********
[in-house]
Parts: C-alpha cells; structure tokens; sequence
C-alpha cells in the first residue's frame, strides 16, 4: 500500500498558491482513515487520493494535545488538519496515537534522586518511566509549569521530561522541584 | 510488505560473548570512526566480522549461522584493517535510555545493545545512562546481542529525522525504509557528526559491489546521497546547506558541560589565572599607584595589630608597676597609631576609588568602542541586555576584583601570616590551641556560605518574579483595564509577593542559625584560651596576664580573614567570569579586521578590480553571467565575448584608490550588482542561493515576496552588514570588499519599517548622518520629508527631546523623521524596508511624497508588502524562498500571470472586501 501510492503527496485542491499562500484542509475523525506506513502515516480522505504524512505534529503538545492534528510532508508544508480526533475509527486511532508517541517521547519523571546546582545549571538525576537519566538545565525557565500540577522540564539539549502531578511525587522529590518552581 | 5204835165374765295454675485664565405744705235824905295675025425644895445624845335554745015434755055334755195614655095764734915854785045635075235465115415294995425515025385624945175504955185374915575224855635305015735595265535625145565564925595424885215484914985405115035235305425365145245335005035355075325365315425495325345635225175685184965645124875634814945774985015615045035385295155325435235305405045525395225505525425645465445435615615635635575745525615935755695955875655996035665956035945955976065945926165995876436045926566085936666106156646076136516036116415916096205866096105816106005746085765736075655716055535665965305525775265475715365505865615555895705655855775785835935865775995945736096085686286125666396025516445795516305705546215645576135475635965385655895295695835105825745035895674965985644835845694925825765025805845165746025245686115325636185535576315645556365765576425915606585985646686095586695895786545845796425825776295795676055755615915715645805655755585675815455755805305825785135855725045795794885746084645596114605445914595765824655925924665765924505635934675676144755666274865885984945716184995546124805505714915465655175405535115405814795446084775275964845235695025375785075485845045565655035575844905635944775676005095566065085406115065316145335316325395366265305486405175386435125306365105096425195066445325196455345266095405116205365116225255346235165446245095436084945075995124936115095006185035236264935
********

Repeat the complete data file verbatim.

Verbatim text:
[in-house]
Parts: C-alpha cells; structure tokens; sequence
C-alpha cells in the first residue's frame, strides 16, 4: 500500500498558491482513515487520493494535545488538519496515537534522586518511566509549569521530561522541584 | 510488505560473548570512526566480522549461522584493517535510555545493545545512562546481542529525522525504509557528526559491489546521497546547506558541560589565572599607584595589630608597676597609631576609588568602542541586555576584583601570616590551641556560605518574579483595564509577593542559625584560651596576664580573614567570569579586521578590480553571467565575448584608490550588482542561493515576496552588514570588499519599517548622518520629508527631546523623521524596508511624497508588502524562498500571470472586501 501510492503527496485542491499562500484542509475523525506506513502515516480522505504524512505534529503538545492534528510532508508544508480526533475509527486511532508517541517521547519523571546546582545549571538525576537519566538545565525557565500540577522540564539539549502531578511525587522529590518552581 | 5204835165374765295454675485664565405744705235824905295675025425644895445624845335554745015434755055334755195614655095764734915854785045635075235465115415294995425515025385624945175504955185374915575224855635305015735595265535625145565564925595424885215484914985405115035235305425365145245335005035355075325365315425495325345635225175685184965645124875634814945774985015615045035385295155325435235305405045525395225505525425645465445435615615635635575745525615935755695955875655996035665956035945955976065945926165995876436045926566085936666106156646076136516036116415916096205866096105816106005746085765736075655716055535665965305525775265475715365505865615555895705655855775785835935865775995945736096085686286125666396025516445795516305705546215645576135475635965385655895295695835105825745035895674965985644835845694925825765025805845165746025245686115325636185535576315645556365765576425915606585985646686095586695895786545845796425825776295795676055755615915715645805655755585675815455755805305825785135855725045795794885746084645596114605445914595765824655925924665765924505635934675676144755666274865885984945716184995546124805505714915465655175405535115405814795446084775275964845235695025375785075485845045565655035575844905635944775676005095566065085406115065316145335316325395366265305486405175386435125306365105096425195066445325196455345266095405116205365116225255346235165446245095436084945075995124936115095006185035236264935